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Ellis v. Harrison

United States District Court, C.D. California

July 26, 2016

EZZARD CHARLES ELLIS, Petitioner,
v.
C.M. HARRISON, Respondent.

          ORDER ACCEPTING FINDINGS AND RECOMMENDATIONS OF UNITED STATES MAGISTRATE JUDGE AND DENYING CERTIFICATE OF APPEALABILITY

          S. JAMES OTERO UNITED STATES DISTRICT JUDGE.

         Pursuant to 28 U.S.C. Section 636, the Court has reviewed the pleadings, the records on file, and the Report and Recommendation of the United States Magistrate Judge. Petitioner, through his counsel at the Federal Public Defender's Office, has filed Objections to the Court's April 19, 2016 Report and Recommendation ("R&R"), which recommends denial of the pending habeas petition and dismissal of this case. (See Docket Nos. 85 (R&R) and 90 (Objections).) The Court has engaged in a de novo review of those portions of the R&R to which Petitioner has objected.

         Notwithstanding Petitioner’s Objections, the Court accepts the findings and recommendations of the Magistrate Judge.

         PETITIONER’S OBJECTIONS

         The gravamen of the Objections is that the R&R mistakenly analyzed Petitioner's primary ground for relief, Claim One(a) of the Petition. Petitioner states that "Claim One(a) [ ] alleges that he was deprived of his right under the Sixth Amendment to the effective assistance of counsel because his trial counsel's deep racial prejudice against his client created an actual conflict of interest." (Objections at 1.) Petitioner goes on to state that "[t]o give an African-American defendant a legal defender who harbors nothing but ‘deep and utter contempt for African Americans’ . . . is to subvert the rules of justice as they stood at the time of [Petitioner's] conviction." (Objections at 6, citing Mayfield v. Woodford, 270 F.3d 915, 939 (9th Cir. 2001) (Graber, J., dissenting).) Petitioner also states that he is "not trying prove his actual innocence; he [is] trying to prove he had received an unfair trial because his counsel's racism placed him in conflict with his African-American client." (Objections at 7.)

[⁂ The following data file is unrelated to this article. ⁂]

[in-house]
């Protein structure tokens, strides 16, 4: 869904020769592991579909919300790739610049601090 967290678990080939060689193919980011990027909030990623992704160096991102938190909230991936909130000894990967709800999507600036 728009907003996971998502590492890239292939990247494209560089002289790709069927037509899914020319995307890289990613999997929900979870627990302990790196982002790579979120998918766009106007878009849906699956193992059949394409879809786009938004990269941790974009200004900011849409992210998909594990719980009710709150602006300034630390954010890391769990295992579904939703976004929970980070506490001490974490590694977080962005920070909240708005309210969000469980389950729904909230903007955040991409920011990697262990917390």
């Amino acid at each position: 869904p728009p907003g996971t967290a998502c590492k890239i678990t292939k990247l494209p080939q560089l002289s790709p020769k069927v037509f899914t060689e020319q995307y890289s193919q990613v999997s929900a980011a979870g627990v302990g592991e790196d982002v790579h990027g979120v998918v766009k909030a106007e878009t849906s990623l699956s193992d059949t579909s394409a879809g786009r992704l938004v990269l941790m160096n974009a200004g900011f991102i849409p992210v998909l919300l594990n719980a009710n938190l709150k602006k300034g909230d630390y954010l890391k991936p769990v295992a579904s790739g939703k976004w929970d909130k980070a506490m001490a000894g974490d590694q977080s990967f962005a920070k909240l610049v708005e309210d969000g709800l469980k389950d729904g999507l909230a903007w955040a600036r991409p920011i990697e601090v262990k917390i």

The Court construes the Objections essentially to raise five issues:

(1) The "Factual Background" of the R&R improperly included the Magistrate Judge's own review of the record in addition to facts explicitly found by the California state courts;
(2) The R&R failed to determine whether AEDPA's deferential standard of review should apply to review of Claim One(a), or whether it should be reviewed de novo;
(3) The R&R improperly "conflated" its review of Claim One(a) under Teague v. Lane, 489 U.S. 288 (1989), with the standard of review set forth at 28 U.S.C. § 2254(d);
(4) The R&R improperly determined that habeas relief on Claim One(a) would necessitate creation of a "new rule" that would contravene Teague; and
(5) Petitioner is entitled a Certificate of Appealability.

         Petitioner argues that "[b]ecause [Petitioner] has shown that 28 U.S.C. § 2254 does not apply to his claim [Claim One(a)] - or alternatively, that its requirements are met - and because he has shown that the applicable law is retroactive under sufficient federal precedent, the Report should be rejected and/or amended. Alternatively, because the claim is at least debatable among jurists of reason, this Court should issue a certificate of appealability." (Objections at 1-2.)

         DISCUSSION

         Petitioner's objections to the "Factual Background" are conclusory and unavailing. This case has a long procedural history and, in order to make the various factual summaries from the state courts and the omitted records of pertinent facts coherent and readable, the R&R combined facts that were "found" by the state courts with facts evidenced in the record. Petitioner does not challenge any particular "finding of fact, " and the R&R does not rely on any facts set forth in the factual background as "state court findings of fact." The R&R merely summarizes the factual background of the case based on an "independent review" of the record. Because Petitioner does ...


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